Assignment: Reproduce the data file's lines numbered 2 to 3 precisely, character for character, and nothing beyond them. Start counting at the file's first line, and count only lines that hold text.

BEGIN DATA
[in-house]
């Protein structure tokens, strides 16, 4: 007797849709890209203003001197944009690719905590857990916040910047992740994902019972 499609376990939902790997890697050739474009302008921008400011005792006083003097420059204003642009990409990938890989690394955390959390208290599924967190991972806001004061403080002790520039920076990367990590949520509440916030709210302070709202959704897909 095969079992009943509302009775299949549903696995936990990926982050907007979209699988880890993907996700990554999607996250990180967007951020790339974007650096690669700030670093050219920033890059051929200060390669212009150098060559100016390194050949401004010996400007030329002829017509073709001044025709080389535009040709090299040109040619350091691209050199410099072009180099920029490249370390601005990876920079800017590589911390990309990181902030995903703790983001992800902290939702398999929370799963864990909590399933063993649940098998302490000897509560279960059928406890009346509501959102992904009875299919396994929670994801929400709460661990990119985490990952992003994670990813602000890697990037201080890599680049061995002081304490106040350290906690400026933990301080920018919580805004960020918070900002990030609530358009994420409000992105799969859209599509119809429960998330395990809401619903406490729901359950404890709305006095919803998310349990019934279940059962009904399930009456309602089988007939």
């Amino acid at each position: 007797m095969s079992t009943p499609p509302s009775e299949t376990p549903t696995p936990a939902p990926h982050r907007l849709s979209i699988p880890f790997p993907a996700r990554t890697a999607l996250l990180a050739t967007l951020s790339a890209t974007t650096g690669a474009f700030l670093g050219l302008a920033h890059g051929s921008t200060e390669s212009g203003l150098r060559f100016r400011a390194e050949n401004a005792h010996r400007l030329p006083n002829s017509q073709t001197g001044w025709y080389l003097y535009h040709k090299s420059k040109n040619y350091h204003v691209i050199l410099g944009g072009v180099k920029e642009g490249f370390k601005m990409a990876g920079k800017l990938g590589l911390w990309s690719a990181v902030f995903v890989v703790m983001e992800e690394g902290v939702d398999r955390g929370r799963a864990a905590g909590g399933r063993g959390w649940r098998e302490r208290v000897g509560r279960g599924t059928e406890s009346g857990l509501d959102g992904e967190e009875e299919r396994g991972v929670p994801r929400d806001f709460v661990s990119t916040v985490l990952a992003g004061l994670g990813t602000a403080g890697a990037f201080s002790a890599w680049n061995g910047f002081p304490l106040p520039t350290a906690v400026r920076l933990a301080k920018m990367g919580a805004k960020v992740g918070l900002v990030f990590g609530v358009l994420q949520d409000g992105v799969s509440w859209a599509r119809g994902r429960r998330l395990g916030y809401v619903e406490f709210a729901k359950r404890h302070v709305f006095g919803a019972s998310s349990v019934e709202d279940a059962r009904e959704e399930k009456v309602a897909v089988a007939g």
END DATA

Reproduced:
């Protein structure tokens, strides 16, 4: 007797849709890209203003001197944009690719905590857990916040910047992740994902019972 499609376990939902790997890697050739474009302008921008400011005792006083003097420059204003642009990409990938890989690394955390959390208290599924967190991972806001004061403080002790520039920076990367990590949520509440916030709210302070709202959704897909 095969079992009943509302009775299949549903696995936990990926982050907007979209699988880890993907996700990554999607996250990180967007951020790339974007650096690669700030670093050219920033890059051929200060390669212009150098060559100016390194050949401004010996400007030329002829017509073709001044025709080389535009040709090299040109040619350091691209050199410099072009180099920029490249370390601005990876920079800017590589911390990309990181902030995903703790983001992800902290939702398999929370799963864990909590399933063993649940098998302490000897509560279960059928406890009346509501959102992904009875299919396994929670994801929400709460661990990119985490990952992003994670990813602000890697990037201080890599680049061995002081304490106040350290906690400026933990301080920018919580805004960020918070900002990030609530358009994420409000992105799969859209599509119809429960998330395990809401619903406490729901359950404890709305006095919803998310349990019934279940059962009904399930009456309602089988007939």
């Amino acid at each position: 007797m095969s079992t009943p499609p509302s009775e299949t376990p549903t696995p936990a939902p990926h982050r907007l849709s979209i699988p880890f790997p993907a996700r990554t890697a999607l996250l990180a050739t967007l951020s790339a890209t974007t650096g690669a474009f700030l670093g050219l302008a920033h890059g051929s921008t200060e390669s212009g203003l150098r060559f100016r400011a390194e050949n401004a005792h010996r400007l030329p006083n002829s017509q073709t001197g001044w025709y080389l003097y535009h040709k090299s420059k040109n040619y350091h204003v691209i050199l410099g944009g072009v180099k920029e642009g490249f370390k601005m990409a990876g920079k800017l990938g590589l911390w990309s690719a990181v902030f995903v890989v703790m983001e992800e690394g902290v939702d398999r955390g929370r799963a864990a905590g909590g399933r063993g959390w649940r098998e302490r208290v000897g509560r279960g599924t059928e406890s009346g857990l509501d959102g992904e967190e009875e299919r396994g991972v929670p994801r929400d806001f709460v661990s990119t916040v985490l990952a992003g004061l994670g990813t602000a403080g890697a990037f201080s002790a890599w680049n061995g910047f002081p304490l106040p520039t350290a906690v400026r920076l933990a301080k920018m990367g919580a805004k960020v992740g918070l900002v990030f990590g609530v358009l994420q949520d409000g992105v799969s509440w859209a599509r119809g994902r429960r998330l395990g916030y809401v619903e406490f709210a729901k359950r404890h302070v709305f006095g919803a019972s998310s349990v019934e709202d279940a059962r009904e959704e399930k009456v309602a897909v089988a007939g």